Epidemiology of travelers’ diarrhea and relative importance of various pathogens

Research output: Contribution to journalArticlepeer-review

Abstract

Each year 12 million persons travel from an industrialized country to a developing country in the tropics or subtropics. These travelers experience a high rate of diarrhea caused by a wide variety of enteric pathogens acquired by ingestion of contaminated food or water. One or more pathogens can be found in the stool of a majority of ill individuals. Enterotoxigenic Escherichia coli generally are the most frequently identified pathogens, having been found in a median of 42% of travelers' diarrheal episodes in studies in Latin America, 36% in Africa, and 16% in Asia. Other pathogens that cause diarrhea in a smaller fraction of ill travelers include Shigella species, Salmonella species, Campylobacter jejuni, Vibrio, Aeromonas hydrophila, Entamoeba histolytica, Giardia lamblia, rotavirus, and 27-nm viruses, including Norwalk virus. Other organisms that may cause a fraction of the episodes of travelers' diarrhea include Plesiomonas shigelloides, enteroadherent E. coli, adenovirus or other viruses, and Cryptosporidium. Mixed infections of two or more of these pathogens also occur.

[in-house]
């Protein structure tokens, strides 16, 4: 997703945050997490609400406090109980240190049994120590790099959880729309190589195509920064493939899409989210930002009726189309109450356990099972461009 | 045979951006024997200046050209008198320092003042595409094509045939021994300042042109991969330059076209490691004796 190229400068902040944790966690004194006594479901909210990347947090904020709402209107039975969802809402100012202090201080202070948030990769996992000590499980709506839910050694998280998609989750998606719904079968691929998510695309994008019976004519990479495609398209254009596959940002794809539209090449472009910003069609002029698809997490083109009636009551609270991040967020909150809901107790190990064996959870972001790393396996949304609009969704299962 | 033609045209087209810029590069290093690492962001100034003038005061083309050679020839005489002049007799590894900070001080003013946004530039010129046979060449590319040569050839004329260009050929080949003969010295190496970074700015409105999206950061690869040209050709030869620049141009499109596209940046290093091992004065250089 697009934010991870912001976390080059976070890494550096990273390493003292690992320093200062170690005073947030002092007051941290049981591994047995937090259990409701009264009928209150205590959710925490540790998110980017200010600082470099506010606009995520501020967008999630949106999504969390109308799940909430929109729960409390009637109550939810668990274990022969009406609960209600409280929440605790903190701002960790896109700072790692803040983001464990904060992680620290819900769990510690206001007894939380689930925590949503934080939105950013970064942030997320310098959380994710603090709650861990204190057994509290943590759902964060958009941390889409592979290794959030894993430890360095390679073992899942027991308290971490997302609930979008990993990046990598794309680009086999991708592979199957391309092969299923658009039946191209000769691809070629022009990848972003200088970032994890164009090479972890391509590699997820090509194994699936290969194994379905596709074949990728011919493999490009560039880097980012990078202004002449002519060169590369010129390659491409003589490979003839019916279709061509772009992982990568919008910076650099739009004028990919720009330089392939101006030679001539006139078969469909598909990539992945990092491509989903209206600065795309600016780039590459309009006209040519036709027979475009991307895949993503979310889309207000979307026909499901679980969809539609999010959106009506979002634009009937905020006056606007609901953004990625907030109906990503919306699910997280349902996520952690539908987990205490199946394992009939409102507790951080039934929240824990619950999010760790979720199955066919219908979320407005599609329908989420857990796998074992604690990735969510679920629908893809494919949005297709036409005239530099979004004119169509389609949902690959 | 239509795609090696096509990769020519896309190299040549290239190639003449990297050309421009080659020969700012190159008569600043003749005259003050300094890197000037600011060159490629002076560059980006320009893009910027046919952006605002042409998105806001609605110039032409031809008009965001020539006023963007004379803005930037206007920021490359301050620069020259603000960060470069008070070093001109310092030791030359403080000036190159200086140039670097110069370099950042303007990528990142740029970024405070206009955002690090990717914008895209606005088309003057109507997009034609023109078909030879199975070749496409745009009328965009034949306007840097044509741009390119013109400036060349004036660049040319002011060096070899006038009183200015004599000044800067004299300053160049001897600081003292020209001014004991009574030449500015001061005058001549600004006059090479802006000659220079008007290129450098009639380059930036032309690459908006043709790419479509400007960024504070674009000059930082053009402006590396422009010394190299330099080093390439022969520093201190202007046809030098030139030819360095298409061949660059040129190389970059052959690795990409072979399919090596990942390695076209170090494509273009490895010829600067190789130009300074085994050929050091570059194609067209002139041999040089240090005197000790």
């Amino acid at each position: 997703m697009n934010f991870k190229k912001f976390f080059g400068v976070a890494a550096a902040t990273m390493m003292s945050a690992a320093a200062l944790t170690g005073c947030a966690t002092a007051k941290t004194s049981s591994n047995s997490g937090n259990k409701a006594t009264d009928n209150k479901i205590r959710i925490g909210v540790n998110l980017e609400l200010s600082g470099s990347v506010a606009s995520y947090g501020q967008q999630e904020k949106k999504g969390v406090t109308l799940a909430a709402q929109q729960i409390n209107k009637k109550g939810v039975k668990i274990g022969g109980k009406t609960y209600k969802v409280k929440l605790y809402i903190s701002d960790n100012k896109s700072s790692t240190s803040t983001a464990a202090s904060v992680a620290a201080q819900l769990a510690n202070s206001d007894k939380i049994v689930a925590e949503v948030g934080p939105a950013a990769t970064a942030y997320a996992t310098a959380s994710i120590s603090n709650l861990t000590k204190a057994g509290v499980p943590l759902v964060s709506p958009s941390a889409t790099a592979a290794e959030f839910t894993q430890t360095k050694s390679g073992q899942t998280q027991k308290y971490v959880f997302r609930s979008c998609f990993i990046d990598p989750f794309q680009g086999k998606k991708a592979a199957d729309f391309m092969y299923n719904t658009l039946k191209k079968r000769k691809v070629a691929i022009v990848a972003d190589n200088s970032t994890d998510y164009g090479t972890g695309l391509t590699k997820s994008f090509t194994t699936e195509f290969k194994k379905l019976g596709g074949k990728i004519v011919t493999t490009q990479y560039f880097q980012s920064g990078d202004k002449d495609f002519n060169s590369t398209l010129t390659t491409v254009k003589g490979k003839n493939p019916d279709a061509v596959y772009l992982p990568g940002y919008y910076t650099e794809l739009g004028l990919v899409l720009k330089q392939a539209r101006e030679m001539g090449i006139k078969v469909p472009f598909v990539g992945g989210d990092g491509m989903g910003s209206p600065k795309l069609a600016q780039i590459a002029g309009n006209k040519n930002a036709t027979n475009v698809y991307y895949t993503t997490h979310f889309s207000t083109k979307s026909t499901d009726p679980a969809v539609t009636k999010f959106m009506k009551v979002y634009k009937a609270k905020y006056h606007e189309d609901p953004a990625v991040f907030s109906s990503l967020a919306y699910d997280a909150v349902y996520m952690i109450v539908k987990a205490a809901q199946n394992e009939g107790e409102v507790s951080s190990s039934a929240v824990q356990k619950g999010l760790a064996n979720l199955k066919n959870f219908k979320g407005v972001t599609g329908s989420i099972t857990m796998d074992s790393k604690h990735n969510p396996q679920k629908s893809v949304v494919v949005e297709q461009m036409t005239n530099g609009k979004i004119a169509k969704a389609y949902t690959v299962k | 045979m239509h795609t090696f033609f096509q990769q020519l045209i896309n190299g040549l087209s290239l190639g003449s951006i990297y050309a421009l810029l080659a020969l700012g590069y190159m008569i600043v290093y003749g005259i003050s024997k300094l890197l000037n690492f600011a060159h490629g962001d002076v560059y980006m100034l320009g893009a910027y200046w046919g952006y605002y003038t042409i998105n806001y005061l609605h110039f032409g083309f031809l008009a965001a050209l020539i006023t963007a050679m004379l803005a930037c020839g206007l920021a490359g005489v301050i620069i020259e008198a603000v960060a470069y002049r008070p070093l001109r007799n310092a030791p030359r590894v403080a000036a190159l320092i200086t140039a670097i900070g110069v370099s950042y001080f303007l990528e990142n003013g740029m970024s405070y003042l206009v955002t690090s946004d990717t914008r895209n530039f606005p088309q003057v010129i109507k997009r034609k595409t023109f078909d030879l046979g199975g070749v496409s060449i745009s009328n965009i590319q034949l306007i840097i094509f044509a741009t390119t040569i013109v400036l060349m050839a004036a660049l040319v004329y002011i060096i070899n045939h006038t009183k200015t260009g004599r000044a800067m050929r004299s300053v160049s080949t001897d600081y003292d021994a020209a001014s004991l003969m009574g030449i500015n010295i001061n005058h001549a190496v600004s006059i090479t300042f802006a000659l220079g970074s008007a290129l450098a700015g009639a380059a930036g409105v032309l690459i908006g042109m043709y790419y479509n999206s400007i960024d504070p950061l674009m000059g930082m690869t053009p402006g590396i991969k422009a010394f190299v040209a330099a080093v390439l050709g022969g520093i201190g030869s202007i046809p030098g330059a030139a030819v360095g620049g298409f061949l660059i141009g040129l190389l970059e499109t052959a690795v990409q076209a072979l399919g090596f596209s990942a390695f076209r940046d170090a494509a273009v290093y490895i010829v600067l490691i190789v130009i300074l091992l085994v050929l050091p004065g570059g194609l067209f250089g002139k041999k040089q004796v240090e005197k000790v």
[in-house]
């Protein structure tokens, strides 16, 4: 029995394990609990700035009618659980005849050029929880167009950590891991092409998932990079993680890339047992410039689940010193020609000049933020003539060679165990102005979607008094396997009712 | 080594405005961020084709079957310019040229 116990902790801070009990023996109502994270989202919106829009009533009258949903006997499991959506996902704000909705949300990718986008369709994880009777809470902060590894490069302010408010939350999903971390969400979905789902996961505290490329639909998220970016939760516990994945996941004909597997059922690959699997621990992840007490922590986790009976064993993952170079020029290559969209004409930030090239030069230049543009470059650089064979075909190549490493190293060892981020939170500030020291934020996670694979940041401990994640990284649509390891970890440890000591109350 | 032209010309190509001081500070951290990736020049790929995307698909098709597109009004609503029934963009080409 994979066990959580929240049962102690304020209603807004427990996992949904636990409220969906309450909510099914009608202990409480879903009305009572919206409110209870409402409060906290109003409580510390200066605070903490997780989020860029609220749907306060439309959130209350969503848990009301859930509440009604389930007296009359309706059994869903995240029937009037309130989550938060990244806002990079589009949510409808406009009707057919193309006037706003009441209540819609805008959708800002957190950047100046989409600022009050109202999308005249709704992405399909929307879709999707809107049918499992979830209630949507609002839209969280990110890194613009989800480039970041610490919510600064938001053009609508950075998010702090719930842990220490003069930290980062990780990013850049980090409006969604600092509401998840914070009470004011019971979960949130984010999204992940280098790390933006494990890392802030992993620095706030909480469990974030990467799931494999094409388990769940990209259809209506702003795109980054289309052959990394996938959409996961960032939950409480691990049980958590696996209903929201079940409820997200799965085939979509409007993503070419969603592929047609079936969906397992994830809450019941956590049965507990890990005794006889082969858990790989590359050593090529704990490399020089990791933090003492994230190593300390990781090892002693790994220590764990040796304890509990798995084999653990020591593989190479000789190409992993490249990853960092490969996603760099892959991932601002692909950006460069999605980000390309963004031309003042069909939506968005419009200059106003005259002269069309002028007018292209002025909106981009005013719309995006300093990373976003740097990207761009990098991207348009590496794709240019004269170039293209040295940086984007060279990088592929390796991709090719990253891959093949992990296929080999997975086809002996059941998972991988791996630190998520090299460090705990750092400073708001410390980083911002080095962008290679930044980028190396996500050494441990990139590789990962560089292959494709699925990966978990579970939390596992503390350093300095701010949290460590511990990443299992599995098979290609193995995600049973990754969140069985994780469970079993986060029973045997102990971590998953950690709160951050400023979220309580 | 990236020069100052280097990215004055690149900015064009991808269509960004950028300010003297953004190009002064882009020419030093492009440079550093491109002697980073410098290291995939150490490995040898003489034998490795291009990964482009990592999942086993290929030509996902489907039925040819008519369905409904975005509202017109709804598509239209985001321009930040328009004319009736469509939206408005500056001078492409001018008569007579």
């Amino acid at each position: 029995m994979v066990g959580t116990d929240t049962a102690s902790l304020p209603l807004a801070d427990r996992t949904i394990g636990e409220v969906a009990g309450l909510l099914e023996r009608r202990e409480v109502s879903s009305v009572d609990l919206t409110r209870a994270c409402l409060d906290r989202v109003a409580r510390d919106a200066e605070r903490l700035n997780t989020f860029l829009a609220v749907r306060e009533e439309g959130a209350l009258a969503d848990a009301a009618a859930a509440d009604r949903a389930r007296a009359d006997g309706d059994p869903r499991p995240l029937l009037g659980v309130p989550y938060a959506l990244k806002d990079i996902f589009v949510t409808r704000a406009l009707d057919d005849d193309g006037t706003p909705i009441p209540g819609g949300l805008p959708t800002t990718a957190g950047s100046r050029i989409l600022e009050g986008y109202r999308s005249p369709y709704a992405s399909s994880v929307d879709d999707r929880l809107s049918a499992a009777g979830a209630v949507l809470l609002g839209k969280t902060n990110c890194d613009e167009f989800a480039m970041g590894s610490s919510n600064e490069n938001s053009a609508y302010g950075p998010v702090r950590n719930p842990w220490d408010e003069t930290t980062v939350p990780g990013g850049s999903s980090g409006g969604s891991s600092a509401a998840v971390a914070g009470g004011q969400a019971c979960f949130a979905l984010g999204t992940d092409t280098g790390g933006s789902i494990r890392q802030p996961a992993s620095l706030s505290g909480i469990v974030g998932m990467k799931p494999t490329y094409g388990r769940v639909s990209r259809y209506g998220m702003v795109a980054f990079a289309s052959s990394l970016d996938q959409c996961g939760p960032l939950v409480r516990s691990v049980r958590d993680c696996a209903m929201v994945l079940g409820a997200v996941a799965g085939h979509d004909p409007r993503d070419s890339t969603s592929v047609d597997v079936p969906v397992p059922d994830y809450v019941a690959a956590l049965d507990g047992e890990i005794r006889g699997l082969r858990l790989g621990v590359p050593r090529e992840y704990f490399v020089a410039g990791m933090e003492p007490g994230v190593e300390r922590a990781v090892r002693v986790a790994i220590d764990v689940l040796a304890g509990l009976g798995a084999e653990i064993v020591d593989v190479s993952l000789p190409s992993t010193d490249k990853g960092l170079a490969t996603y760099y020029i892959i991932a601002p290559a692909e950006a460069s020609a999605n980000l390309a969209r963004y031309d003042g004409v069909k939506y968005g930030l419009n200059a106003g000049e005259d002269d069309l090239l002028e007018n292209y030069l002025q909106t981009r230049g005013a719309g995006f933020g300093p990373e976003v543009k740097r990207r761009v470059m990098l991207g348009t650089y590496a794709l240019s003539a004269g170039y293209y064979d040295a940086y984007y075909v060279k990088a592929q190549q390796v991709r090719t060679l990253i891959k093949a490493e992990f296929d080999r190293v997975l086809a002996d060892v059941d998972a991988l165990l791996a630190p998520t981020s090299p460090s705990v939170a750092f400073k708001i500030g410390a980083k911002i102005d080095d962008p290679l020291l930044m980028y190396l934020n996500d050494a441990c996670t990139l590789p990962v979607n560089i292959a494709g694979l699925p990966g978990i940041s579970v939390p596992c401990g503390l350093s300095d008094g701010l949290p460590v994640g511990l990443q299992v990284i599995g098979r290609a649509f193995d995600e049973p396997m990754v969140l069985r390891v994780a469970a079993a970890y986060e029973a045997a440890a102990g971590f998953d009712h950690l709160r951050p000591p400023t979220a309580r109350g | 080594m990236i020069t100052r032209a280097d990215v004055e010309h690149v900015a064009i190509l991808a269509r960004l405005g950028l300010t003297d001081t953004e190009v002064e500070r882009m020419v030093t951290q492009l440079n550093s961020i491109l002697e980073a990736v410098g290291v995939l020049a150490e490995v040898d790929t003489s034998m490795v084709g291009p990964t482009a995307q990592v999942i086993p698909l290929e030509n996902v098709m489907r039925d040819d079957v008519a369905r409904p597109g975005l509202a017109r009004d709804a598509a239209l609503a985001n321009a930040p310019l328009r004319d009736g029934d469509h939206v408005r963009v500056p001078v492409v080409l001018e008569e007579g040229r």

Original languageEnglish (US)
Pages (from-to)S73-S79
JournalReviews of infectious diseases
Volume12
DOIs
StatePublished - Jan 1990

ASJC Scopus subject areas

  • Microbiology (medical)

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